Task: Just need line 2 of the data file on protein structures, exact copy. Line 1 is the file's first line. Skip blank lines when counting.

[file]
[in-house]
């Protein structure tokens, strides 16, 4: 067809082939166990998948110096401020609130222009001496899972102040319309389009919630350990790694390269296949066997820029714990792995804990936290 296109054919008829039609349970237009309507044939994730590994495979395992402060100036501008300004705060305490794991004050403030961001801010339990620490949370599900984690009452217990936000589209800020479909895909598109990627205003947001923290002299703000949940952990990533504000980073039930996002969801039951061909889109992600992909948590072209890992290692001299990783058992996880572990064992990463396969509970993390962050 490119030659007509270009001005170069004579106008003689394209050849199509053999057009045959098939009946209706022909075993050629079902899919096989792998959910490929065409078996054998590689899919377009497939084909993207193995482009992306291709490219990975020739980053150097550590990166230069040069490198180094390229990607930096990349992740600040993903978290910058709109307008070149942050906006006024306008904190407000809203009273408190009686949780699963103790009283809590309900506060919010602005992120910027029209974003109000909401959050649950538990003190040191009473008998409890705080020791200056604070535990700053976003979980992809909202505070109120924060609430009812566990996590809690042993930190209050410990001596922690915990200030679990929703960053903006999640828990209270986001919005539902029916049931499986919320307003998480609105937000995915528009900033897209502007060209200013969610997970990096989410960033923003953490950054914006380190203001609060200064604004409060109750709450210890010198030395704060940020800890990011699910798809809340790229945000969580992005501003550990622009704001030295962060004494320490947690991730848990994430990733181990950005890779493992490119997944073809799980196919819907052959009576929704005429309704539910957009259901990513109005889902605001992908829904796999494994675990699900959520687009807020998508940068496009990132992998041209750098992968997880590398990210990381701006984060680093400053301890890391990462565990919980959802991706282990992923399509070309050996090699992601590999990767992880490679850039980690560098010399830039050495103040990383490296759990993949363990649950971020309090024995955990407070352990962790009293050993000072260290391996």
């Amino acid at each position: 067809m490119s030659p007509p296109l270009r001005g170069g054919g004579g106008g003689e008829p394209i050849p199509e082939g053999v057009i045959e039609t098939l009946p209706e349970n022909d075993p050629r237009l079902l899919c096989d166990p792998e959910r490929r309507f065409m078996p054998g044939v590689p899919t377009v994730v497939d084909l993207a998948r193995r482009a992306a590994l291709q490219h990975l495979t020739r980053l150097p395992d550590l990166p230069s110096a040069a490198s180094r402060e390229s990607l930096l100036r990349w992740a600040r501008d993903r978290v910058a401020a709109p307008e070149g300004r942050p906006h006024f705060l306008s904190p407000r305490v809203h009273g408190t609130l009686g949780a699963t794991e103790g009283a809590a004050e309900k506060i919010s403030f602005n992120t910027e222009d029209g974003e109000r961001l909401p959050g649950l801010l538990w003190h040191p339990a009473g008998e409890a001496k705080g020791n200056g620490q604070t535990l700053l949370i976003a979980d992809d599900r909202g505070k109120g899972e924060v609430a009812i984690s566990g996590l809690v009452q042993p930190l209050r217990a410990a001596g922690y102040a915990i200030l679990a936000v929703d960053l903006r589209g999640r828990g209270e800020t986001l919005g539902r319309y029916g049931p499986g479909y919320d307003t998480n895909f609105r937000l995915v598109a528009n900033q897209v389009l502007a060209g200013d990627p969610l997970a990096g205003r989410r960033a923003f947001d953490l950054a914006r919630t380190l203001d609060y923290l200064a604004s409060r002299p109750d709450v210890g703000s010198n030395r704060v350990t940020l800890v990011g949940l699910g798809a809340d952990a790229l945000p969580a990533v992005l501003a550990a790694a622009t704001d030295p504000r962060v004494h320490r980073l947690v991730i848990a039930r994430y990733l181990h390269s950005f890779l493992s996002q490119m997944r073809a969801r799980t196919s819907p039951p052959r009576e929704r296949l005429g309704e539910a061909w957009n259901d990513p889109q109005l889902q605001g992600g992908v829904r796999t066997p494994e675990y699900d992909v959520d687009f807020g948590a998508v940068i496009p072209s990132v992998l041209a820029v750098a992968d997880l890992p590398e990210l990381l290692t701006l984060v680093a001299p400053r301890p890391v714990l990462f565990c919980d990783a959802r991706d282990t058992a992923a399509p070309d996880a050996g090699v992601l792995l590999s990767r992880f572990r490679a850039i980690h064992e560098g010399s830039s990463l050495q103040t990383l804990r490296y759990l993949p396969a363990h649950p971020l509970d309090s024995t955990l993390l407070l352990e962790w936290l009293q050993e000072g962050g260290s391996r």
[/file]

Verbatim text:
């Protein structure tokens, strides 16, 4: 067809082939166990998948110096401020609130222009001496899972102040319309389009919630350990790694390269296949066997820029714990792995804990936290 296109054919008829039609349970237009309507044939994730590994495979395992402060100036501008300004705060305490794991004050403030961001801010339990620490949370599900984690009452217990936000589209800020479909895909598109990627205003947001923290002299703000949940952990990533504000980073039930996002969801039951061909889109992600992909948590072209890992290692001299990783058992996880572990064992990463396969509970993390962050 490119030659007509270009001005170069004579106008003689394209050849199509053999057009045959098939009946209706022909075993050629079902899919096989792998959910490929065409078996054998590689899919377009497939084909993207193995482009992306291709490219990975020739980053150097550590990166230069040069490198180094390229990607930096990349992740600040993903978290910058709109307008070149942050906006006024306008904190407000809203009273408190009686949780699963103790009283809590309900506060919010602005992120910027029209974003109000909401959050649950538990003190040191009473008998409890705080020791200056604070535990700053976003979980992809909202505070109120924060609430009812566990996590809690042993930190209050410990001596922690915990200030679990929703960053903006999640828990209270986001919005539902029916049931499986919320307003998480609105937000995915528009900033897209502007060209200013969610997970990096989410960033923003953490950054914006380190203001609060200064604004409060109750709450210890010198030395704060940020800890990011699910798809809340790229945000969580992005501003550990622009704001030295962060004494320490947690991730848990994430990733181990950005890779493992490119997944073809799980196919819907052959009576929704005429309704539910957009259901990513109005889902605001992908829904796999494994675990699900959520687009807020998508940068496009990132992998041209750098992968997880590398990210990381701006984060680093400053301890890391990462565990919980959802991706282990992923399509070309050996090699992601590999990767992880490679850039980690560098010399830039050495103040990383490296759990993949363990649950971020309090024995955990407070352990962790009293050993000072260290391996």